John Williams of Shadow Stats has one more unemployment number. The Shadow Stats unemployment rate takes into consideration the U6 number plus discouraged workers unemployed beyond one year that were defined away as not a part of the labour force in the 1990’s under the Clinton administration. Currently that number stands at 23.2%. It has actually gone up even as U3 and U6 have declined. The US labour force is actually smaller today than it was in 2000 (148 million vs. 153 million) even as the US population has grown from 280 million to 320 million.

A huge question mark hangs over Greece and its future in the EU and use of the Euro. Germany has rejected Greece’s request for extensions. What the next step is here is anyone’s guess. While many are trying to prepare for the possibility of the “Grexit” no one knows for sure how messy things might become. There remains fears of contagion in the Euro zone with Italy, Spain, Portugal and Ireland all of who are also under severe austerity with high unemployment and social unrest.

There has also been a series of competitive devaluations. Switzerland has already moved to negative interest rates and the Scandinavian countries have now joined them. Competitive currency devaluations are a form of the “beggar thy neighbour” policies of the 1930’s that contributed considerably to the Great Depression.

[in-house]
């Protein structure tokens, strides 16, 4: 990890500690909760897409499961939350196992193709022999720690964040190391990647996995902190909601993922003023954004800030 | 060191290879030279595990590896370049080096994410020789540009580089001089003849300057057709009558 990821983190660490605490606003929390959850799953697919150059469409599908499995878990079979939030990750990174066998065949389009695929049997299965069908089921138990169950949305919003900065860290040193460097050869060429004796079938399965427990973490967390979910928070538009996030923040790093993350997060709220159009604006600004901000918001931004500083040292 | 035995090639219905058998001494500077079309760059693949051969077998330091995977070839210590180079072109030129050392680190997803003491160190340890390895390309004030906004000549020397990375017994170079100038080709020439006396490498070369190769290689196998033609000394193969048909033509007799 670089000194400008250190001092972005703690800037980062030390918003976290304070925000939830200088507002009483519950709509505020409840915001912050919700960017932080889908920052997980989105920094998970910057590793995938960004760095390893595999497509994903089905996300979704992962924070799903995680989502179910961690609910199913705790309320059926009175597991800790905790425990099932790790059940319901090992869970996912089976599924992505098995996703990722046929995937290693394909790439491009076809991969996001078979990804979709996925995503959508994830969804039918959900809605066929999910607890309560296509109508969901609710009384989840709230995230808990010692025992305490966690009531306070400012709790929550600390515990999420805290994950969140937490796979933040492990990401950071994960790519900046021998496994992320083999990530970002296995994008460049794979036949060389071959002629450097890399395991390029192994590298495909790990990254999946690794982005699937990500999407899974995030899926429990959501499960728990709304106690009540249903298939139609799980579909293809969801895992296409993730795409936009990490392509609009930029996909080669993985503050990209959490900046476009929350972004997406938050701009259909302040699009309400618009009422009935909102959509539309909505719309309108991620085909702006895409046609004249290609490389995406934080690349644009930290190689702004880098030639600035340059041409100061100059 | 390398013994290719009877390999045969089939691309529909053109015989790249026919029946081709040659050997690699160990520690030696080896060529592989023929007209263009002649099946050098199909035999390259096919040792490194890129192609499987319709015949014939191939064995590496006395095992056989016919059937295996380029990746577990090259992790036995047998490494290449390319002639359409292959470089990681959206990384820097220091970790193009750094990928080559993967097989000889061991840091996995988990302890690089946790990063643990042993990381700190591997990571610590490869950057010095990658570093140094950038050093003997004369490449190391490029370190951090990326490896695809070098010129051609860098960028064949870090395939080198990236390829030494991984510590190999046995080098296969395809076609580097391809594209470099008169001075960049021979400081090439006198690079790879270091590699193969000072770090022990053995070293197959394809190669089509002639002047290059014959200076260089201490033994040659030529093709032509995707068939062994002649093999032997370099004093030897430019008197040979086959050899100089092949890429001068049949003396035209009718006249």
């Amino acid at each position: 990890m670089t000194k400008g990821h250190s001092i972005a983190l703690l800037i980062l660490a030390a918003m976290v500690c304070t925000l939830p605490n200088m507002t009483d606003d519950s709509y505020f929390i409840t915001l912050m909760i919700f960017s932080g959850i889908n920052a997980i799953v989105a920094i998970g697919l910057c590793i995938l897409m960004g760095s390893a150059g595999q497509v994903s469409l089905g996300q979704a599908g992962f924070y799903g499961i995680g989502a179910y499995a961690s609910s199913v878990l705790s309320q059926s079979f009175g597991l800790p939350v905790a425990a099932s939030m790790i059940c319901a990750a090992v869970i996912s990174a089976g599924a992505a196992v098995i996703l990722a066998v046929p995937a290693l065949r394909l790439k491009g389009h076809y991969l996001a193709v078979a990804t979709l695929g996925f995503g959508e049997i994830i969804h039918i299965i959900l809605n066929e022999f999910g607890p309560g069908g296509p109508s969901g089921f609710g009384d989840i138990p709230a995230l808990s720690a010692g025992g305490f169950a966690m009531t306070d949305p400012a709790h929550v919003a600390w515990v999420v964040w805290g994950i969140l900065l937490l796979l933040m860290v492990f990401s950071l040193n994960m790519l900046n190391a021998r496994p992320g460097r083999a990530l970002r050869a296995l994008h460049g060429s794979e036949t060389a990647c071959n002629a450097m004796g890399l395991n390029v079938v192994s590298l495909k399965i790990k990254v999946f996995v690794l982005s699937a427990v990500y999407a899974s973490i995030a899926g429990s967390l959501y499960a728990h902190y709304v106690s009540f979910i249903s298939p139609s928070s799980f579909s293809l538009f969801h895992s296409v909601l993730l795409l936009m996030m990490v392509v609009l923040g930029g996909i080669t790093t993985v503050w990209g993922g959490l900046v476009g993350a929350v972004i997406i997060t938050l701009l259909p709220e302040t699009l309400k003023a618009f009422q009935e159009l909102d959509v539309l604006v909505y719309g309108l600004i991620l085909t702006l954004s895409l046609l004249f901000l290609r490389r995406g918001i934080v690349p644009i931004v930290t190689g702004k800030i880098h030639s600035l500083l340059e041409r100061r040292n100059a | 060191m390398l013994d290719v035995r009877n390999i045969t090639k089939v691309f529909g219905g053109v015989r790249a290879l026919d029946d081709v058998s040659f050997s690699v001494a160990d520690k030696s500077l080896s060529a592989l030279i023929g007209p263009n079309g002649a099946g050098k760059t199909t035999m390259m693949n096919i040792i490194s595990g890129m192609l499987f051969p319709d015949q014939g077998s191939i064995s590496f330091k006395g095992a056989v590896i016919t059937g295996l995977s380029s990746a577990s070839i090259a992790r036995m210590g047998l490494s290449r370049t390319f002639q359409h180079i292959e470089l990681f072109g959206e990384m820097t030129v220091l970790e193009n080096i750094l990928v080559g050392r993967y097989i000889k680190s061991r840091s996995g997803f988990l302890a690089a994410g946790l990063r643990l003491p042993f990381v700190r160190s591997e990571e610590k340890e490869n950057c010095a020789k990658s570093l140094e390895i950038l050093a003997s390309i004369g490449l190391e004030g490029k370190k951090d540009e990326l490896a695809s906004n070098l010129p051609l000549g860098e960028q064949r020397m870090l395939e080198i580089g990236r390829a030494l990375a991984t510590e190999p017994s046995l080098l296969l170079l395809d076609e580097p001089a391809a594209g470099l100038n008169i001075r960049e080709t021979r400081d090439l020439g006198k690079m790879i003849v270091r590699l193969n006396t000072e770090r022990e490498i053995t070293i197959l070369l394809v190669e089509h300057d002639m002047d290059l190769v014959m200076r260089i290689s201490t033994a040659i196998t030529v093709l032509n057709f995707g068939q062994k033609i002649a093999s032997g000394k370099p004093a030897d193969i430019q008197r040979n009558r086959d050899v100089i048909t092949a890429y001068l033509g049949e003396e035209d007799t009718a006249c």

High unsustainable debt levels, threat of the “Grexit”, tepid growth in the western economies, competitive currency devaluations, a slowing China and of course one cannot ignore the ongoing war in the Mid-East and Ukraine despite the Minsk accords that have for the moment put the Ukraine war on the sidelines. Yet the stock markets keep going higher. The bulls call it “climbing the wall of worry”. The bears say that when the breakdown comes it could be swift. Stock market sentiment remains at or near record territory. The Investor’s Business Daily Advisor’s Survey is currently over 80%. It has been bouncing back and forth roughly between 70% and 80% since 2013. This suggests a market that is seeing high complacency.

The S&P500 has been in a rising bull channel since 2009. The top of the channel is currently just over 2,200. The bottom of the channel is currently just under 1,950. A blow-off could take the S&P 500 to the top of the channel. But if the bottom of the channel were to breakdown investors could quickly be consumed by a breakdown not dissimilar to either 2000-2002 or 2007-2009 or even 1923-1929. After a six year bull market, odds are the stock markets are getting closer to the breakdown stage even if the blow-off is seen first.


Copyright 2015 All rights reserved David Chapman